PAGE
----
The next morning, the check cleared. With two suitcases of my favorite summer clothes, I flew home with the cat I had adopted from a shelter the summer before, snug in a carrier under the seat in front of me.

Once I got back to Maryland, my life started to fall into place, a welcome sign that moving home had been the right choice. Within a week, I started a new job working in fitness, something I'd dreamed of since I had discovered that workout classes and the endorphins that followed were the antidote to long, isolated days at my various desk jobs.

As the summer went on, I wondered when all of my stuff would arrive. Originally, I was told to expect delivery by June 21. Alarm bells went off in my head after July 4 came and went. 

I called Map Systems for updates and never received a concrete answer. I dug out the contract I had signed and saw the contact information listed Home Safe Moving, based out of Florida, rather than Green Moving, based out of LA. My stomach sank as I read the Yelp pages for both of those companies. The reviews were scathing, and the message was clear: All three companies were complicit in a scam. So many other people had been scammed before me. My stuff was gone.

The wonderfully ironic contract from "Home Safe Moving."

The wonderfully ironic contract from "Home Safe Moving."

Panicked, I contacted the local police. An officer came by, and I explained the situation. Since none of the action had taken place in their jurisdiction, there was nothing he could do. I called the LAPD, and they said to file a report at my local police station since they couldn't file a report over the phone for a situation like this. 

Part of me still wanted to believe my stuff would show up, but other people's experiences suggest otherwise. Circling back with Map Systems, Green Moving, and Home Safe, each person I spoke to kept saying to wait five more days, three more days, it's still in LA and will be shipped out today, five more days...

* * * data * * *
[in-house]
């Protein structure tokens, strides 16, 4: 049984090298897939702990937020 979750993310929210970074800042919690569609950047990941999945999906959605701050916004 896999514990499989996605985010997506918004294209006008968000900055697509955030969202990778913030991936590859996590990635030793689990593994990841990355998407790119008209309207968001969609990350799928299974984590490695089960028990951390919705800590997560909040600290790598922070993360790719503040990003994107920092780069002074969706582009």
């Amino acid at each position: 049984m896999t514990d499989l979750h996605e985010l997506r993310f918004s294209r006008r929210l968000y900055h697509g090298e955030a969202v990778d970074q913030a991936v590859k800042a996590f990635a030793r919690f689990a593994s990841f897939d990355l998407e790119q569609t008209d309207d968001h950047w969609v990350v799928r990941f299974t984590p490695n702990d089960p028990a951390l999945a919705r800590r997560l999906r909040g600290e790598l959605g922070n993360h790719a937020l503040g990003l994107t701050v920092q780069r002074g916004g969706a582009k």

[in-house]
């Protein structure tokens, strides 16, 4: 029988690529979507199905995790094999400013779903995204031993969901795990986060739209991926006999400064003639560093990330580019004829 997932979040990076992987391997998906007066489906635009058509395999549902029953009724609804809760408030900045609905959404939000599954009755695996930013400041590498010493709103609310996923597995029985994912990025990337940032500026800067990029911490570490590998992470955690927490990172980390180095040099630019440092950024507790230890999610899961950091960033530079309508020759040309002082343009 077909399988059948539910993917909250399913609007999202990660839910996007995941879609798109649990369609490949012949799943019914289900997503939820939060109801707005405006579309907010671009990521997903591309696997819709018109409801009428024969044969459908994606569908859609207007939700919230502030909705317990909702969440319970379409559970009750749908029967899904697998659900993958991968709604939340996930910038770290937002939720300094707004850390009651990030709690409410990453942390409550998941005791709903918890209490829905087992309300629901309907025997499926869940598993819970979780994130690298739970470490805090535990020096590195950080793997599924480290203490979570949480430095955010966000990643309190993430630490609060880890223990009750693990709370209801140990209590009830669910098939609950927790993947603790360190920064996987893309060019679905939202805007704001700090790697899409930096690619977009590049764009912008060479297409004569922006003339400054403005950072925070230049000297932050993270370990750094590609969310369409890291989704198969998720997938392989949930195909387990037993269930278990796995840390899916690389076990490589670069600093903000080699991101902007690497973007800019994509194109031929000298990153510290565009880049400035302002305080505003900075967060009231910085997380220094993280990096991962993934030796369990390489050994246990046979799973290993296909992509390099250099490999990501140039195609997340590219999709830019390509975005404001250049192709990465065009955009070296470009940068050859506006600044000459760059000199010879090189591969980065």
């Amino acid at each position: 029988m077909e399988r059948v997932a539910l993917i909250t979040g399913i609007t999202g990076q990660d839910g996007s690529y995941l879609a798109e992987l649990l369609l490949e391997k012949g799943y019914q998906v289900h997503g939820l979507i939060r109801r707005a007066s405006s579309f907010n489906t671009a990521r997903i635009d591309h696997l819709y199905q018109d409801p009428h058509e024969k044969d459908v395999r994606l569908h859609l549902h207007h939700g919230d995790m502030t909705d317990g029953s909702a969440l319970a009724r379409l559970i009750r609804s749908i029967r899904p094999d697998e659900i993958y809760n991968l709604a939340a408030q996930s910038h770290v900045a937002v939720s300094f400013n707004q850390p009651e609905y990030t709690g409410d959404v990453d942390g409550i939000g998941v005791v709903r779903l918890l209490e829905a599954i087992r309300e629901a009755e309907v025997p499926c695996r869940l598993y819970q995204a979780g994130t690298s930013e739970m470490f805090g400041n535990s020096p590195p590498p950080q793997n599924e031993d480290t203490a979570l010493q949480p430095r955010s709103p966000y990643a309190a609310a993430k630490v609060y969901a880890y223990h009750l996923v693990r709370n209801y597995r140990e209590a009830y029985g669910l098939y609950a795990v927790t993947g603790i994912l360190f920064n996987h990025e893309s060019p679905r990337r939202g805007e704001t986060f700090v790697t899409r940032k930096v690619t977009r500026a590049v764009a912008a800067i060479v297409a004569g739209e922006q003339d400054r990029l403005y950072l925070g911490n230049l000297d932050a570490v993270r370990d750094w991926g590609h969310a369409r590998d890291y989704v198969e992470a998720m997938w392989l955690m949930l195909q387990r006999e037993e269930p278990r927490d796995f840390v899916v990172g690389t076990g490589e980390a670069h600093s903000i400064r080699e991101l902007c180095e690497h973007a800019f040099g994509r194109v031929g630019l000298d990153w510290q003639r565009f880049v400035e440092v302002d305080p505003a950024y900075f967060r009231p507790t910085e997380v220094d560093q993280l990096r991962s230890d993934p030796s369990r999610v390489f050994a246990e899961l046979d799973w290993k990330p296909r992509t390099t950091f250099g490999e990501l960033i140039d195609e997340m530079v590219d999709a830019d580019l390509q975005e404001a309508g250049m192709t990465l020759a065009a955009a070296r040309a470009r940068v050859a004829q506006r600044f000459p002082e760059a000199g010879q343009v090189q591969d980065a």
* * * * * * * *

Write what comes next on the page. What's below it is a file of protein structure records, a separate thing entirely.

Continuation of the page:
More than two months after I left LA, I'm still dealing with the fallout from trusting the wrong company. Because there were so many companies under different names in different states involved, it's difficult to know where to start in terms of taking action and getting retribution. A friend of a friend heard about my situation and did me a huge favor by doing some background investigation on the companies involved. She found out that the Federal Motor Carrier Safety Administration designated Home Safe as out of service in April. As a company, they are not authorized to operate. Hopefully, with more information at hand, I can try to get back at least some of the money I paid. By filing a police report, I hope I can help catch the criminals who run Map Systems/Green Moving/Home Safe so they can't continue to take advantage of people.

Everything I now own. I'm embracing minimalism.

Everything I now own. I'm embracing minimalism.

I made many mistakes along the way and rushed into hiring movers. Even though I'm a victim of theft and fraud, I'm still mad at myself for what I could have done differently. I could have donated and sold my things, I could have driven it across the country myself, I could have taken the time and paid the extra money to invest in reputable movers. I emptied my savings account to help pay for the movers, and now I own next to nothing.

Imbued with a healthy dose of hippie mysticism from my time in LA, I see there's a sort of cosmic poetry to this hot mess of a situation. It's as if some higher power decided that the price of happiness was almost everything I owned. The life-changing magic of losing all of your belongings. I know that this experience was an important lesson and that, ultimately, I have way more than I lost. I have my health, I'm so much closer to my family and friends, and I have a new career that I'm excited about. I just don't have all of my stuff.